Bud Fox may be Wall Street's protagonist, but Michael Douglas' performance ensures that everyone will believe that it's a film about Gordon Gecko. Douglas has significantly less screen time than Charlie Sheen, but he absolutely aces every scene he appears in. It's a role that makes the most of the actor's oily charm, and Douglas amps up the seductive nature of the character by refusing to mask his villainy. It's clear that Gecko is a thoroughly heartless and self-serving guy; he has no qualms about cheating on business deals, indulging in a bit of insider trading or crushing American jobs if it means he'll make a bit of extra profit. And yet he is also a Randian Superman of sorts; a living demonstration of just how much success one can achieve if they are capable of both exceptional intelligence and exceptional selfishness. His philosophy plays directly into the oh-so-American notion that the wealthy should have the freedom to exploit the poor, because our success is defined by our own desire and we'll all be wealthy someday if we want it badly enough. The famous "Greed is good" speech is a Bond villain's monologue wrapped in the lingo of a white collar inspirational sermon, and Douglas delivers it with all the conviction of a man who has contentedly traded his soul for a few extra bucks.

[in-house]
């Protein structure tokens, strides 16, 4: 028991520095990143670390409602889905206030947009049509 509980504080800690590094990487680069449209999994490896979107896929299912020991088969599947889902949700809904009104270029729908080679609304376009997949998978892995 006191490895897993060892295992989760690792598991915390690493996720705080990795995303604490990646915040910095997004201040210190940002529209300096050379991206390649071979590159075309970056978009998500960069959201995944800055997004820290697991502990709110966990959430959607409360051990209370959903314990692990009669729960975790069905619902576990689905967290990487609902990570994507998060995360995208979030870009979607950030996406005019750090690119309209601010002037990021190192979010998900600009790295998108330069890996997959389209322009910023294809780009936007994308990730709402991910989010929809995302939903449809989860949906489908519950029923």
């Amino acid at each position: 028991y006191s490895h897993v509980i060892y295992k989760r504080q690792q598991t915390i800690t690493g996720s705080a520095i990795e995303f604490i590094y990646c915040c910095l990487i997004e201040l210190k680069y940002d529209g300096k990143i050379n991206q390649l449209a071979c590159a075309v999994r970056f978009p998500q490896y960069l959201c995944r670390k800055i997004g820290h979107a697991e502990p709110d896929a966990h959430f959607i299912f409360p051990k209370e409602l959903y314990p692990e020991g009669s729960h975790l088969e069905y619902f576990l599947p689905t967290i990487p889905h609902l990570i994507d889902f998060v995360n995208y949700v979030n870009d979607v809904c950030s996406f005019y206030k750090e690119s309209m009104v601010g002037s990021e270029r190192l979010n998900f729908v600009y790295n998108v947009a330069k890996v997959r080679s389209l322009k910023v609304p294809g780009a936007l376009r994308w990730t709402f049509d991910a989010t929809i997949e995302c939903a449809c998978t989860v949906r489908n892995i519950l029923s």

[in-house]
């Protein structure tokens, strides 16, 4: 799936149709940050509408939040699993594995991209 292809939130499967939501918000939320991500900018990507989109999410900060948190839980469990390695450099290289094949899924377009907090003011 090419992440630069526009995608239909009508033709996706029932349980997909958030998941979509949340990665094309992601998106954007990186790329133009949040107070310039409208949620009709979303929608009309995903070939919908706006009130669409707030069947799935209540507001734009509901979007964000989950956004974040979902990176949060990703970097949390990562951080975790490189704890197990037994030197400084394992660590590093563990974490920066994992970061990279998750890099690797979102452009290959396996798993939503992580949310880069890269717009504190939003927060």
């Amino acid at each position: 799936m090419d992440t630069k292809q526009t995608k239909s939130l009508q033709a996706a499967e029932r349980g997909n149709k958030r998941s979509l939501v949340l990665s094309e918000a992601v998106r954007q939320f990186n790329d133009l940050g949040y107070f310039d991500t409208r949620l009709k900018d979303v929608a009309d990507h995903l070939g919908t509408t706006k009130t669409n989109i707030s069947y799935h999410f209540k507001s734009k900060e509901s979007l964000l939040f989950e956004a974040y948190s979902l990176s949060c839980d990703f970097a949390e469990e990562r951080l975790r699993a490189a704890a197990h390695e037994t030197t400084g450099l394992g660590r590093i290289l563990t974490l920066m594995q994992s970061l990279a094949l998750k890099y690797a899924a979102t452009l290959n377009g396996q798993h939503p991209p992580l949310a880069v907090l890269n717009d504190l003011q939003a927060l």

While the film's portrait of a stockbroker's life looks relatively sedate in contrast to the frenzied chaos one witnesses on CNBC every day in the modern era, it's nonetheless a consistently engaging look at how the system worked during the mid-1980s. Stone litters the supporting cast with talented actors, giving folks like Terrence Stamp (Superman II), Hal Holbrook (All the President's Men), John C. McGinley (Scrubs), James Spader (Stargate), Sean Young (Blade Runner) and Saul Rubinek (Unforgiven) a chance to shine in smaller roles. Making a particularly strong impression is Charlie's real-life father Martin Sheen (The West Wing), who plays Bud's skeptical blue-collar dad. Sheen plays "fundamental decency" about as well as any actor in Hollywood, and he brings that quality to a part that might have felt like more of a cliché in the hands of a lesser actor.